To gain fundamental insights into drivers of selectivity in small molecule:RNA recognition, we analyzed patterns in RNA-biased small molecule chemical space to reveal distinct physicochemical, structural, and spatial properties for selective RNA ligands. We further used pattern recognition protocols to identify RNA topologies that can be differentially recognized by small molecules. These insights have led to improved recognition of medicinally relevant RNA targets, including viral and long noncoding RNA structures.

9:30 Networking Coffee Break

FEATURED SESSION: TARGETING SPLICING MECHANISMS

10:00 Targeting Pre-mRNA Splicing with Small Molecules

Marla Weetall, PhD, Vice President, Pharmacology, PTC Therapeutics

Pre-mRNA splicing is emerging as a key control point in the expression of disease-modifying genes. Mutations causing alterations in splicing may result in diseases. Small molecules that affect pre-mRNA splicing have been identified and are being clinically developed. At PTC, we have developed a general approach to discover and develop drugs targeting splicing. Here we describe the application of this approach to spinal muscular atrophy, familial dysautonomia, and Huntington’s disease.

10:30 Discovery of Risdiplam, a Selective Survival of Motor Neuron-2 (SMN2) Gene Splicing Modifier for the Treatment of Spinal Muscular Atrophy (SMA)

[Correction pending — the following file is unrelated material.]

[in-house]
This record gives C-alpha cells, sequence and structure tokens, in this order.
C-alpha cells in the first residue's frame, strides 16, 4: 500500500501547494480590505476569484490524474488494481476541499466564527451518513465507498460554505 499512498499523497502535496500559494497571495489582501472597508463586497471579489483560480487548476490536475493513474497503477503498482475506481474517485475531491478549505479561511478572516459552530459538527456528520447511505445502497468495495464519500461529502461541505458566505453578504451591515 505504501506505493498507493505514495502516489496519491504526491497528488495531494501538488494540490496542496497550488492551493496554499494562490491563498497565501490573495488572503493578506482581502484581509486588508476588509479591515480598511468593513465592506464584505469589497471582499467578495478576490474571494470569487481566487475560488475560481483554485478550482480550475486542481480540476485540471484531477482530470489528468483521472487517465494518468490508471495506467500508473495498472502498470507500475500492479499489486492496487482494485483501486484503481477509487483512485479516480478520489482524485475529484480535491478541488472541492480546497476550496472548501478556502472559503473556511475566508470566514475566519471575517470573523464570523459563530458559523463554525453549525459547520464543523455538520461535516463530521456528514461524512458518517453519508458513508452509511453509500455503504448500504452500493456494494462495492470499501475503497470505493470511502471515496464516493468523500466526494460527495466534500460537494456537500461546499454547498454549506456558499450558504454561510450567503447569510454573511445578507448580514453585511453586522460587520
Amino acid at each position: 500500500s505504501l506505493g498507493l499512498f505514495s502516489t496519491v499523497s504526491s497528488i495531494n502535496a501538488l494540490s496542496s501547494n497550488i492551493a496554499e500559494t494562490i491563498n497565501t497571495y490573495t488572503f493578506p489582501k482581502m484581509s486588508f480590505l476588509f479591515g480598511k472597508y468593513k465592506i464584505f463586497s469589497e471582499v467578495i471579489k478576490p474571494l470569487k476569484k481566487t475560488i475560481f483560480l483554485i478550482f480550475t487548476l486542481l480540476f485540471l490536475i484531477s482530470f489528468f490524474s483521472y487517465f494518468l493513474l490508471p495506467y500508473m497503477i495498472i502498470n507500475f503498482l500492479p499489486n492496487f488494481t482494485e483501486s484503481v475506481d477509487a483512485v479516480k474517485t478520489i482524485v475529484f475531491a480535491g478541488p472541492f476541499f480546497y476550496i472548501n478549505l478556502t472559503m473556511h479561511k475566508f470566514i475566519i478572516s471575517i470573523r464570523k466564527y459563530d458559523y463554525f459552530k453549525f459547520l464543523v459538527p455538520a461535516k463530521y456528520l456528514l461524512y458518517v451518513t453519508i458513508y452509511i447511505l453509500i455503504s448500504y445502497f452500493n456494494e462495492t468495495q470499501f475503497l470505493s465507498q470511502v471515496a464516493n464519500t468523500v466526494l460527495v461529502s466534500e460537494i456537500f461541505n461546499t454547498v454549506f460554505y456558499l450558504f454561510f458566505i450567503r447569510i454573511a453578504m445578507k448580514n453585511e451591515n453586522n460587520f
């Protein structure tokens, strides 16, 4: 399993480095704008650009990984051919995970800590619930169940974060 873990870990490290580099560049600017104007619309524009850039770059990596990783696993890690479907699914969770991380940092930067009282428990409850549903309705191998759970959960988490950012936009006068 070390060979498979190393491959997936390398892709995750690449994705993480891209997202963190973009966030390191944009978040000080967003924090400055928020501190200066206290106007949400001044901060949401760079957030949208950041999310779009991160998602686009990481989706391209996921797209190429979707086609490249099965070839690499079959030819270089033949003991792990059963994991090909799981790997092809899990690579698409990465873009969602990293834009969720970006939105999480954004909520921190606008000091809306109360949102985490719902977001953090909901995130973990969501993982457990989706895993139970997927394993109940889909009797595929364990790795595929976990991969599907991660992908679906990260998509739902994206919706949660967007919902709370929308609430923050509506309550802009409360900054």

Hasane Ratni, PhD, Expert Scientist, Medicinal Chemistry, F. Hoffmann-La Roche, Basel, Switzerland

SMA is an inherited disease that leads to loss of motor function and ambulation, and a reduced life expectancy. We have been working to develop orally-administrated, systemically-distributed small molecules to increase levels of functional SMN protein. Herein, we describe the discovery risdiplam that focused on thorough pharmacology, DMPK and safety characterization and optimization. This compound is completing pivotal clinical trials and is a promising medicine for the treatment of patients in all ages and stages of SMA.

11:00 Sponsored Presentation (Opportunity Available)

11:15 Luncheon Presentation (Sponsorship Opportunity Available) or Enjoy Lunch on Your Own

12:00 pm Session Break

TARGETING SPLICING MECHANISMS (CONT.)

1:00 Chairperson’s Remarks

Pramod Pandey, Principal Scientist, Merck Research Labs Exploratory Science Center

1:05 Discovering Novel RNA-Binding Proteins for Small Molecule Drug Discovery

Pramod PandeyPramod Pandey, PhD, Principal Scientist, Merck Research Labs Exploratory Science Center

A large fraction of the genome is transcribed into non-coding RNAs and many of these have been implicated in influencing diseases. We are studying these in the context of diseases, relating to barrier function/dysfunction. Towards that goal, we are developing chemical biology tools to study the RNA protein interactions and find novel targets for small molecule drug discovery.